Often you don't even need to have another human involved (see rubber duck debugging). But when months and months pass, (view spoiler) - why on ear
Aug 12, 2009 David rated it it was amazing  ·  review of another edition
Recommended to David by: NY Times Book Review 15 June 2003
Shelves: read-fiction
I love novels that about life at an average workplace, because we spend so much of our time doing this but it is often ignored as a topic. This is a good novel but not a very cheerful one, because sometimes people and things go spinning out of control and all we can do is watch. This book is worth going out of your way to find and read.
Vivian Sophia
was thoroughly engaging and entertaining. A great read. I stayed up to finish it.
Mike Cuthbert
This novel was a difficult read for me for obvious reasons: my mind does not work well within the confines as restrictive as that of writing or reading computer code and that’s what this is all about. Lest I frighten anybody off, I still found it a compelling mystery read for all the usual reasons: something is wrong in the world and it is up to better minds to find out what it is and fix it. In the case of “The Bug,” what’s wrong is a bug named UI-1017 that pops up in a fictitious lab and has t ...more
Aug 30, 2012 Nathan rated it it was amazing  ·  review of another edition
I heard about Ullman after a WSJ review of her new book, which mentioned The Bug in conjunction to the algorithmic trading mishaps recently. From the blurb I was expecting a sci-fi novel about a seemingly innocent programming bug that propagates with unintended consequence, threatening society. The book is much different, being both more personal and profound.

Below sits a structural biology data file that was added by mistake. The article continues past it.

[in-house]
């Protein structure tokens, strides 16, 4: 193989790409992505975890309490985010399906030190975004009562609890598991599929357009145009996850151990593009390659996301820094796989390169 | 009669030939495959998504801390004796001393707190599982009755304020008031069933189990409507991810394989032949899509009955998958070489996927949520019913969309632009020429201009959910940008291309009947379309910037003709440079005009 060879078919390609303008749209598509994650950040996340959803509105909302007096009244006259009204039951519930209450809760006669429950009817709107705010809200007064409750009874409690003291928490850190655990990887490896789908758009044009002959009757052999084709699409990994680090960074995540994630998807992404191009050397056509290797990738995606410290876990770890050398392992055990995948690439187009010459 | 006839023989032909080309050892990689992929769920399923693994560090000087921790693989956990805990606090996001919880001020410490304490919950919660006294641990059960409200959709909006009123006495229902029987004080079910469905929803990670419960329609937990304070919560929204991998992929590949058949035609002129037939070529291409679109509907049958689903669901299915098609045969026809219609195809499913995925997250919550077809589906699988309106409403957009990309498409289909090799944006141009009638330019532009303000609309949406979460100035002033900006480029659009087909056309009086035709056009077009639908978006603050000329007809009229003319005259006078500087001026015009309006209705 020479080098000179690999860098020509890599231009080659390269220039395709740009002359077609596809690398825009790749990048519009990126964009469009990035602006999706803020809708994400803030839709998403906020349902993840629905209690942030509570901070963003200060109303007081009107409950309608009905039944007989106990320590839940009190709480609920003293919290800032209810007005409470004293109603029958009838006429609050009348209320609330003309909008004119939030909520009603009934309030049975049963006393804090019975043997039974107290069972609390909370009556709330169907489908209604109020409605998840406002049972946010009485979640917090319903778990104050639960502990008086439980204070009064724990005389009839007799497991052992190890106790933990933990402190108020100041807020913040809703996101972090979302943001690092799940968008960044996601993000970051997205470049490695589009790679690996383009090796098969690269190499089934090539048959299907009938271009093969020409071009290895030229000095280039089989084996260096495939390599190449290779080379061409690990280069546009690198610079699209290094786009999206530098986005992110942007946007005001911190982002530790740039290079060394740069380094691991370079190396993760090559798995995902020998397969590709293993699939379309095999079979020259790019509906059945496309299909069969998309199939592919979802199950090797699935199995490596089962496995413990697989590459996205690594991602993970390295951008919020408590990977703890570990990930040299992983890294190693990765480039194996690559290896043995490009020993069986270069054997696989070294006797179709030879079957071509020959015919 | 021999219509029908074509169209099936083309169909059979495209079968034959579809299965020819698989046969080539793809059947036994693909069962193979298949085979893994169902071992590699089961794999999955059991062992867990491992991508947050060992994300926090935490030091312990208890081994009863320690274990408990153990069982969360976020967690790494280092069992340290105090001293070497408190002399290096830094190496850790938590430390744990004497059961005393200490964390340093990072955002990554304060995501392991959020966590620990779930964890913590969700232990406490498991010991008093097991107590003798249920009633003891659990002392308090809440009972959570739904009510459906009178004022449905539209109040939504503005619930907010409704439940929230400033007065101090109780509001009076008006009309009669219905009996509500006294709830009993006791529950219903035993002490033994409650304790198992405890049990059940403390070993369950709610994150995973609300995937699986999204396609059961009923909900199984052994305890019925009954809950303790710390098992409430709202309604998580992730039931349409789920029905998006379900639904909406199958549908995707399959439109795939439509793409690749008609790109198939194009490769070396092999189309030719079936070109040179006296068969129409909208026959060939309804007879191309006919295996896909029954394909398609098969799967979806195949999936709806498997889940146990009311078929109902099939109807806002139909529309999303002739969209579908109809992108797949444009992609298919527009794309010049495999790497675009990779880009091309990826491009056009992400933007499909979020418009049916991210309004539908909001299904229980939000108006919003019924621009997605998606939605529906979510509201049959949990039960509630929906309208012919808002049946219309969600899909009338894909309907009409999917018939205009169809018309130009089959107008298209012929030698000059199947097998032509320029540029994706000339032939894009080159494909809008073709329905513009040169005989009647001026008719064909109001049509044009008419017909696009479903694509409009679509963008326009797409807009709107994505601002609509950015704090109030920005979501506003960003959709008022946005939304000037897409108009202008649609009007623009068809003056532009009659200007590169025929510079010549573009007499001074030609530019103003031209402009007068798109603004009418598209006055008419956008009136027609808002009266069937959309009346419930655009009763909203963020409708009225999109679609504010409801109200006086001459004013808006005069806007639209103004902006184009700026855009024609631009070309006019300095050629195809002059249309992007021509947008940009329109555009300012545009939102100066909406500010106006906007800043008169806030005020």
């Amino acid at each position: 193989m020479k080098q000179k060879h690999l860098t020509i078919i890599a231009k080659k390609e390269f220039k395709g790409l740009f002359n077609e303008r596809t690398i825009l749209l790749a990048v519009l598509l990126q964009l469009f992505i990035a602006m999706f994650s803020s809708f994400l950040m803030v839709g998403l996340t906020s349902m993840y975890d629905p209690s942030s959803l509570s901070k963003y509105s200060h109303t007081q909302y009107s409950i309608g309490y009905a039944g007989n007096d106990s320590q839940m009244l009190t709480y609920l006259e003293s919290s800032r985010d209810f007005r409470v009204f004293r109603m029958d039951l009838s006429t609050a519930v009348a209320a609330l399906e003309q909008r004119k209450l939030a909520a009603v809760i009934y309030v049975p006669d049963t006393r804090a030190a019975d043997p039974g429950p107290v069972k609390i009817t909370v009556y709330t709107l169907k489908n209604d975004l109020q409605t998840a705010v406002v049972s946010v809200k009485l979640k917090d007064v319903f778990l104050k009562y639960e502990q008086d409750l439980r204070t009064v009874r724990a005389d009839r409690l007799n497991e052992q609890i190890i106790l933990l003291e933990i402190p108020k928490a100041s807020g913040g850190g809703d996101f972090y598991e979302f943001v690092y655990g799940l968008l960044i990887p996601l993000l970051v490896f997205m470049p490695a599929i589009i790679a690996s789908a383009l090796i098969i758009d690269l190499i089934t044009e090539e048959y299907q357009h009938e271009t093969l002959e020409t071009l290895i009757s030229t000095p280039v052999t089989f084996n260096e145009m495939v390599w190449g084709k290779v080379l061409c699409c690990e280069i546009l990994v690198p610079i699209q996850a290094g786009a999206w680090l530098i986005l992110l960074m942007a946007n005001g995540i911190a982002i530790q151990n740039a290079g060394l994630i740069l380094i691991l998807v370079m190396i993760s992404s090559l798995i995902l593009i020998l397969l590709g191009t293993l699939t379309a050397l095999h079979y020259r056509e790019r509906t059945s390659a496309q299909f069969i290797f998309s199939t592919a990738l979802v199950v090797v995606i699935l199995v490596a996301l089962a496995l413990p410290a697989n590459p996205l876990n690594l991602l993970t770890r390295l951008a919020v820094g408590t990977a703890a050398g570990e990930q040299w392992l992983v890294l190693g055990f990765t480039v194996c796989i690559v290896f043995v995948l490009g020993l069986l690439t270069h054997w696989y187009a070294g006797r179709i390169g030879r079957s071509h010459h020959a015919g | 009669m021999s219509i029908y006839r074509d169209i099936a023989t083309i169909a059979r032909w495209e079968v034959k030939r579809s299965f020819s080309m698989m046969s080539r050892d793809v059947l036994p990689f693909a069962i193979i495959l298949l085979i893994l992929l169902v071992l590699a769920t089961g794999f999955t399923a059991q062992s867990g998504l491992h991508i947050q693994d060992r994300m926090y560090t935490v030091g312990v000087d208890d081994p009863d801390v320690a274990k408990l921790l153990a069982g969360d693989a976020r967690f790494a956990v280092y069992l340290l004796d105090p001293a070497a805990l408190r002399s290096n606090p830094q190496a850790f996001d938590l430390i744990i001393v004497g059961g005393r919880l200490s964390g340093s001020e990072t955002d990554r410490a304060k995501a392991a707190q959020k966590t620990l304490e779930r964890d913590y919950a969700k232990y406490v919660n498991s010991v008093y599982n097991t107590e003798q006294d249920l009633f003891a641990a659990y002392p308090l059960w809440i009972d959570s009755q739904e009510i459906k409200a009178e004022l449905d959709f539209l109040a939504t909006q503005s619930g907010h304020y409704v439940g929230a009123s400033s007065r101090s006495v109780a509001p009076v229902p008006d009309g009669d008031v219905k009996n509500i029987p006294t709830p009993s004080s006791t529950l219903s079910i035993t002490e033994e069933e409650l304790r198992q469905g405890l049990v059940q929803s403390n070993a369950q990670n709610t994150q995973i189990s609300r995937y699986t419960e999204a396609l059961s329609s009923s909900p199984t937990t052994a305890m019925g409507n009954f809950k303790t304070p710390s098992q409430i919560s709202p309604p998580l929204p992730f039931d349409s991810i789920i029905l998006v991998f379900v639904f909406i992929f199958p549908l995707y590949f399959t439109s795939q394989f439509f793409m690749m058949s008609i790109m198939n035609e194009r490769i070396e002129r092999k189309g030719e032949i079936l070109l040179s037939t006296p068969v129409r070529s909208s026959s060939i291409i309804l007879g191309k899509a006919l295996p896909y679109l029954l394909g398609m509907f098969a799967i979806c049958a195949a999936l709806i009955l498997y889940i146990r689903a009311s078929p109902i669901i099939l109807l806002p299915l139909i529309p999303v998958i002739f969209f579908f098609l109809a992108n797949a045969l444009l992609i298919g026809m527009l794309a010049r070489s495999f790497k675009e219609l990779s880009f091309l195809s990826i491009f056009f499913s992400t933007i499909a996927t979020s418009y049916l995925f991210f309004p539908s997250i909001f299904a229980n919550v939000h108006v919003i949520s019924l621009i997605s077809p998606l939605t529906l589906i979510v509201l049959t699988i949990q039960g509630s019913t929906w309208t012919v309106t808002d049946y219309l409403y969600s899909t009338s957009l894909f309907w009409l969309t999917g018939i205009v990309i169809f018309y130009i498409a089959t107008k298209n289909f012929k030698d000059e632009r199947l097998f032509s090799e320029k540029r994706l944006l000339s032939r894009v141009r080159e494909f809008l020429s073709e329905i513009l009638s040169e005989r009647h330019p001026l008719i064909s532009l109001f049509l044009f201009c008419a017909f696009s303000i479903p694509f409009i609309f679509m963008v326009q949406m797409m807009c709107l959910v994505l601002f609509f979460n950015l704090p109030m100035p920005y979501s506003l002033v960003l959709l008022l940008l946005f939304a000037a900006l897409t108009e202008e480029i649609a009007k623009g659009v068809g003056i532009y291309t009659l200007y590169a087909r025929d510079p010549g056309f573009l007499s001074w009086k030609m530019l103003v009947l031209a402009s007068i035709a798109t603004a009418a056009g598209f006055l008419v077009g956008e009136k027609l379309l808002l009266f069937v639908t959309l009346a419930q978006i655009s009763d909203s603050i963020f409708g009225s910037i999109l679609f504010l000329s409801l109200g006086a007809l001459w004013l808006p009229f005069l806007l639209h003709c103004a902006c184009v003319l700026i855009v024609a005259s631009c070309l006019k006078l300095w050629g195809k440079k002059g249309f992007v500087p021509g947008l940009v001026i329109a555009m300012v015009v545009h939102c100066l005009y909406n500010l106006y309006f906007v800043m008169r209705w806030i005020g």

The novel centers on two employees of a Silicon Valley tech start-up - a programmer (Ethan) and a quality engineer (Berta). The mechanism
Bill FromPA
In many stories, the protagonist seems to have an occupation only as an afterthought, a character needs a certain income and lifestyle so the author makes him or her a technical writer, a lawyer, a receptionist, or provides some other unremarkable employment so that the real story, about a love affair, a missing child, or a mental illness can then be told. Ellen Ullman does not take this approach; her characters spend a lot of time and mental effort at their jobs and manage to live their persona ...more
Sep 25, 2012 Holly rated it really liked it  ·  review of another edition
Shelves: 2012-reads
I was surprised (and pleased) at the extent to which Ullman presages Jaron Lanier. I cannot now recall if he mentions her in his writing, since I wasn't familiar with Ellen Ullman when I read You Are Not a Gadget nor with the New Yorker article. Just going to quote two nice passages near the end so that I can come back and read them later:
... there is the problem of crossing the chasm between human and machine "thought": some fundamental difference in the way humans and computers are designed to
Adrian McCarthy
Apr 18, 2012 Adrian McCarthy rated it it was amazing  ·  review of another edition
I stumbled upon a description of this book earlier in the year and added it to my reading list. Just a few weeks later, a friend who had read my book, _Blue Screen of Death_, said he enjoyed BSoD much more than _The Bug_, so naturally I moved it up to the top of my reading list.

Comparing them isn't fair. _Blue Screen of Death_ is a genre mystery. _The Bug_ is a mainstream literary work, mostly a character study. Nevertheless, there were some striking similarities: both are narrated from the poin
Apr 19, 2013 Adil rated it it was amazing  ·  review of another edition
"Hey John," I said to my coworker, "you should totally check out The Bug!"

"Well, what's it about?" asked John, who is also a software developer.